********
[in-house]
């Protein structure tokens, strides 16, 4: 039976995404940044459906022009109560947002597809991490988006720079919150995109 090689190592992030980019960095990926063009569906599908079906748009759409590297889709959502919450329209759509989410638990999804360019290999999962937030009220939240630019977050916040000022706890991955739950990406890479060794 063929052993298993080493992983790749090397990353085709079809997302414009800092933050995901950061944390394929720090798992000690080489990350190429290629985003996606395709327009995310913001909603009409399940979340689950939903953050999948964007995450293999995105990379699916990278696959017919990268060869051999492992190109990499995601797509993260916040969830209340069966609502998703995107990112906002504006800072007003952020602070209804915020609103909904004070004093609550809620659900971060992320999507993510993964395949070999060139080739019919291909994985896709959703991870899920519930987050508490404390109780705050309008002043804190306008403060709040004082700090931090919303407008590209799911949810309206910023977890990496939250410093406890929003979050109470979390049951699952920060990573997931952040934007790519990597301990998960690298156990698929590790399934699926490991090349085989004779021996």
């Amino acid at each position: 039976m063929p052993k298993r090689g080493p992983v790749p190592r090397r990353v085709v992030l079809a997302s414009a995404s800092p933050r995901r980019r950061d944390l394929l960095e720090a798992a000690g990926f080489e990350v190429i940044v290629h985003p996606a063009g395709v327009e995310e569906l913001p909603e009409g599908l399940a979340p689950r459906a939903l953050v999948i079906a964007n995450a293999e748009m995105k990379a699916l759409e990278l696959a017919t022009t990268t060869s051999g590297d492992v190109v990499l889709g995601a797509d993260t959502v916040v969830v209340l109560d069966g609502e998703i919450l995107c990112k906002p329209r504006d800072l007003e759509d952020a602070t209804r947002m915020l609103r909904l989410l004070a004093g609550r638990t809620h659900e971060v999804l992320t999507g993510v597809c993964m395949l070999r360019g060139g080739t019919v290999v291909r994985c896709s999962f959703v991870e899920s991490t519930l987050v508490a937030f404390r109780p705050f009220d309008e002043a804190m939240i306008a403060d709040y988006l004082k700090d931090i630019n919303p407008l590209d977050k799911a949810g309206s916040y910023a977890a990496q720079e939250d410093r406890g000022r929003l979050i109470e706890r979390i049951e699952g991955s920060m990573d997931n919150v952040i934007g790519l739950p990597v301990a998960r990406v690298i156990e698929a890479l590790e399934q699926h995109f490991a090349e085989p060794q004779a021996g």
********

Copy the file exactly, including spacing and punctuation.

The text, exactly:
[in-house]
């Protein structure tokens, strides 16, 4: 039976995404940044459906022009109560947002597809991490988006720079919150995109 090689190592992030980019960095990926063009569906599908079906748009759409590297889709959502919450329209759509989410638990999804360019290999999962937030009220939240630019977050916040000022706890991955739950990406890479060794 063929052993298993080493992983790749090397990353085709079809997302414009800092933050995901950061944390394929720090798992000690080489990350190429290629985003996606395709327009995310913001909603009409399940979340689950939903953050999948964007995450293999995105990379699916990278696959017919990268060869051999492992190109990499995601797509993260916040969830209340069966609502998703995107990112906002504006800072007003952020602070209804915020609103909904004070004093609550809620659900971060992320999507993510993964395949070999060139080739019919291909994985896709959703991870899920519930987050508490404390109780705050309008002043804190306008403060709040004082700090931090919303407008590209799911949810309206910023977890990496939250410093406890929003979050109470979390049951699952920060990573997931952040934007790519990597301990998960690298156990698929590790399934699926490991090349085989004779021996």
């Amino acid at each position: 039976m063929p052993k298993r090689g080493p992983v790749p190592r090397r990353v085709v992030l079809a997302s414009a995404s800092p933050r995901r980019r950061d944390l394929l960095e720090a798992a000690g990926f080489e990350v190429i940044v290629h985003p996606a063009g395709v327009e995310e569906l913001p909603e009409g599908l399940a979340p689950r459906a939903l953050v999948i079906a964007n995450a293999e748009m995105k990379a699916l759409e990278l696959a017919t022009t990268t060869s051999g590297d492992v190109v990499l889709g995601a797509d993260t959502v916040v969830v209340l109560d069966g609502e998703i919450l995107c990112k906002p329209r504006d800072l007003e759509d952020a602070t209804r947002m915020l609103r909904l989410l004070a004093g609550r638990t809620h659900e971060v999804l992320t999507g993510v597809c993964m395949l070999r360019g060139g080739t019919v290999v291909r994985c896709s999962f959703v991870e899920s991490t519930l987050v508490a937030f404390r109780p705050f009220d309008e002043a804190m939240i306008a403060d709040y988006l004082k700090d931090i630019n919303p407008l590209d977050k799911a949810g309206s916040y910023a977890a990496q720079e939250d410093r406890g000022r929003l979050i109470e706890r979390i049951e699952g991955s920060m990573d997931n919150v952040i934007g790519l739950p990597v301990a998960r990406v690298i156990e698929a890479l590790e399934q699926h995109f490991a090349e085989p060794q004779a021996g």